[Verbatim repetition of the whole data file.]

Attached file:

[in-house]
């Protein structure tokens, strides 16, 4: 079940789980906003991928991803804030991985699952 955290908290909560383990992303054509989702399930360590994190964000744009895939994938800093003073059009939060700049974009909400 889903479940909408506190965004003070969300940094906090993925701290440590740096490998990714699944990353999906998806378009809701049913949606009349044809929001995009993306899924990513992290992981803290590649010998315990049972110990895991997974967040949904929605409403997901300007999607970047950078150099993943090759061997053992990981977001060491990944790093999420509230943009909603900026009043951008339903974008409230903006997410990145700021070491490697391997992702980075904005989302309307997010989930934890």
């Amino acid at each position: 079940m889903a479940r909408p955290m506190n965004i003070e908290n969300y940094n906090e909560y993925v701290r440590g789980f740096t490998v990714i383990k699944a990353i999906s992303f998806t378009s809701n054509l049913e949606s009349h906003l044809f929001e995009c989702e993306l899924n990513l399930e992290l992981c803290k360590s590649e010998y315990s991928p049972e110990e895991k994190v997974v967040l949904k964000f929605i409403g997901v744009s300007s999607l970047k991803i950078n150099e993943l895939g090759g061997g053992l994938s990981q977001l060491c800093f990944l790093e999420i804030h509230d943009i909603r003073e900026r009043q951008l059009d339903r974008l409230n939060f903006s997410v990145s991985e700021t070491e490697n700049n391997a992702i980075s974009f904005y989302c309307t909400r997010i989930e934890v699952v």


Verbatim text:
[in-house]
């Protein structure tokens, strides 16, 4: 079940789980906003991928991803804030991985699952 955290908290909560383990992303054509989702399930360590994190964000744009895939994938800093003073059009939060700049974009909400 889903479940909408506190965004003070969300940094906090993925701290440590740096490998990714699944990353999906998806378009809701049913949606009349044809929001995009993306899924990513992290992981803290590649010998315990049972110990895991997974967040949904929605409403997901300007999607970047950078150099993943090759061997053992990981977001060491990944790093999420509230943009909603900026009043951008339903974008409230903006997410990145700021070491490697391997992702980075904005989302309307997010989930934890």
């Amino acid at each position: 079940m889903a479940r909408p955290m506190n965004i003070e908290n969300y940094n906090e909560y993925v701290r440590g789980f740096t490998v990714i383990k699944a990353i999906s992303f998806t378009s809701n054509l049913e949606s009349h906003l044809f929001e995009c989702e993306l899924n990513l399930e992290l992981c803290k360590s590649e010998y315990s991928p049972e110990e895991k994190v997974v967040l949904k964000f929605i409403g997901v744009s300007s999607l970047k991803i950078n150099e993943l895939g090759g061997g053992l994938s990981q977001l060491c800093f990944l790093e999420i804030h509230d943009i909603r003073e900026r009043q951008l059009d339903r974008l409230n939060f903006s997410v990145s991985e700021t070491e490697n700049n391997a992702i980075s974009f904005y989302c309307t909400r997010i989930e934890v699952v």